Alvin Ailey was born in Texas in 1931. He was born into a time of great struggle not only from the violence of racism, but the strain of the great depression. When he was in junior high school his mother went to Los Angeles to get a better job. She sent for him and he finished high school there. While in high school he tried out football but did not like the full contact sport. He was introduced to dance by a good friend and would join the Horton Dance Company as a teenager. He excelled and loved dance so much that when the director of the company died he briefly took the reigns. He was invited to dance in New York and stayed around the mid 50s. By 1958 he had not seen avenues or companies giving Black dancers enough of a stage so he created his own company; the Alvin Ailey dance company. This life’s work would go on to win awards from the NAACP, the Rockefeller foundation, the UN, the US State Department, President Carter, and would be named “Cultural Ambassador to the world”. Alvin’s style further popularized modern dance as he mixed traditional movements with blues, spirituals, gospel, and later hip hop. He would add his own style to his choreography and would construct pieces such as “Revelations” and “Cry”; eventually designing over 30 pieces of choreography. His company toured in Mexico, Europe, Africa, and the USSR throughout the 60s and 80s. Alvin Ailey passed away from HIV/Aids in 1989 but his company lives on as a school and a traveling dance theater that has inspired countless young people. Myself included.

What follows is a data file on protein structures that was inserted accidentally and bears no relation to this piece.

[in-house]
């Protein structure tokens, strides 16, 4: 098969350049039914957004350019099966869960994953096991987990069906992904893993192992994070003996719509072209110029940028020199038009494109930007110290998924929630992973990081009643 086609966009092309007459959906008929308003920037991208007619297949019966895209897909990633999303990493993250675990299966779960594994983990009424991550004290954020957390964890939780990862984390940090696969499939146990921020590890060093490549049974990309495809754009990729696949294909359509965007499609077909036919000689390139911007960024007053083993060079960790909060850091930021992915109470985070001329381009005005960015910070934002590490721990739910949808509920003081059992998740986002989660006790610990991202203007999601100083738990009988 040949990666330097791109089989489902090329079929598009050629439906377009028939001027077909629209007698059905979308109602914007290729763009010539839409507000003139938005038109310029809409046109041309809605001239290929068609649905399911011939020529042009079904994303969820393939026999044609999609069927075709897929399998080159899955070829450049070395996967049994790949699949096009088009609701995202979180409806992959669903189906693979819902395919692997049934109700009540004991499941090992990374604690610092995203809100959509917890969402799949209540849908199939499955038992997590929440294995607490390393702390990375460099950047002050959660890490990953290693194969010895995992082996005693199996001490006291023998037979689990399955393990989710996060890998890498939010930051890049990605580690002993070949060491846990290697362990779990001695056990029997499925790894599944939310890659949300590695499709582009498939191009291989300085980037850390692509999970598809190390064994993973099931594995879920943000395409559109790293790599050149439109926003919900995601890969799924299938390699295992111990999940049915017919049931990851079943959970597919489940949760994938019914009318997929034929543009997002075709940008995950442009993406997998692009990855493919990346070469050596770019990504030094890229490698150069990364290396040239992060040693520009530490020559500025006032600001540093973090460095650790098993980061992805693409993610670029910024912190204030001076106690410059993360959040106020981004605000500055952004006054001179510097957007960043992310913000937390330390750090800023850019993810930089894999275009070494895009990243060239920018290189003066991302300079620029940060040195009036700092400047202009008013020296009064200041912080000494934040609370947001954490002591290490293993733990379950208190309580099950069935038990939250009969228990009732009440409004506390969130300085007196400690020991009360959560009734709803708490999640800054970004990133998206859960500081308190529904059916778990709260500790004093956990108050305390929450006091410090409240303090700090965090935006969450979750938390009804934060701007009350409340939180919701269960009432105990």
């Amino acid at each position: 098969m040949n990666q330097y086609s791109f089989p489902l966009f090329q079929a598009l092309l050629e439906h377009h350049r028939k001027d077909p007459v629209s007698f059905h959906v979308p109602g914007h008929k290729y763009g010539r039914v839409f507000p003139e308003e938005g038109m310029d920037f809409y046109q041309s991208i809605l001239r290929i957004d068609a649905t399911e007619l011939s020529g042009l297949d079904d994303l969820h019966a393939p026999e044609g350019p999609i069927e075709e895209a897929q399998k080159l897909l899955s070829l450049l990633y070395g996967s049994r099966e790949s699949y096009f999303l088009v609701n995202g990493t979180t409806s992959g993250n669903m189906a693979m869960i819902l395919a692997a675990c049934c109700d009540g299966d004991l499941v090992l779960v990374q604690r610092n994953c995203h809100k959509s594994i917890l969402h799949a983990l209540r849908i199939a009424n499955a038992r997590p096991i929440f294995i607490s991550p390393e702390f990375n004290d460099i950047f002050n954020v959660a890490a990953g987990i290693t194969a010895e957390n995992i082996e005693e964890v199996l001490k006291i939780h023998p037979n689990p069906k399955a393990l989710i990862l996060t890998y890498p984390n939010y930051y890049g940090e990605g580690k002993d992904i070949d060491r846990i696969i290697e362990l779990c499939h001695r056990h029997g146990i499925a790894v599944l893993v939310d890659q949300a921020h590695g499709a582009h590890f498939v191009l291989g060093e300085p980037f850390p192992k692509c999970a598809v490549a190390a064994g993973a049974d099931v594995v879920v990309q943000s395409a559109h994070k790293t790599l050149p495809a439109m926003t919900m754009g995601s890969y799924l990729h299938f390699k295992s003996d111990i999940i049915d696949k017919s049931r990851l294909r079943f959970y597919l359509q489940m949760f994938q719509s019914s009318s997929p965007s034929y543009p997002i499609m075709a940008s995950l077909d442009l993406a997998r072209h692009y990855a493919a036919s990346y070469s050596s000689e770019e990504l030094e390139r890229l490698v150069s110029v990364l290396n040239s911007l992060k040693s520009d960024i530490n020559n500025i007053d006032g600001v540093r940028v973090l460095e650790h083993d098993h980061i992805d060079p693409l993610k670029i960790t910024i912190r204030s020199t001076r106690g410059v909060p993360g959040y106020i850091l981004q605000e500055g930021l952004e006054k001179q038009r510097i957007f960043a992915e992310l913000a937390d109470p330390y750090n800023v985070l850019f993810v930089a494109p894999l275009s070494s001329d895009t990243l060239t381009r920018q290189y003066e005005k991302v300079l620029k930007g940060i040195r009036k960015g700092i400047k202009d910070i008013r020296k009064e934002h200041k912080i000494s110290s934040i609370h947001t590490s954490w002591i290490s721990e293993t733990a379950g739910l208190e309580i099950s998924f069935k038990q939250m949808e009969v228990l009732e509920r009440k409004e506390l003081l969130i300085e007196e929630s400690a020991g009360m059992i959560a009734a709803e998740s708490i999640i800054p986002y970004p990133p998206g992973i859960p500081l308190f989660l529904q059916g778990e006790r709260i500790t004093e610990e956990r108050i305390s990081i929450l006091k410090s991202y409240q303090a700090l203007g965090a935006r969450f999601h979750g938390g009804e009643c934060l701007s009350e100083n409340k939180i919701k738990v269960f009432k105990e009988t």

Sources: Alvinailey.org, Wikipedia, UCLA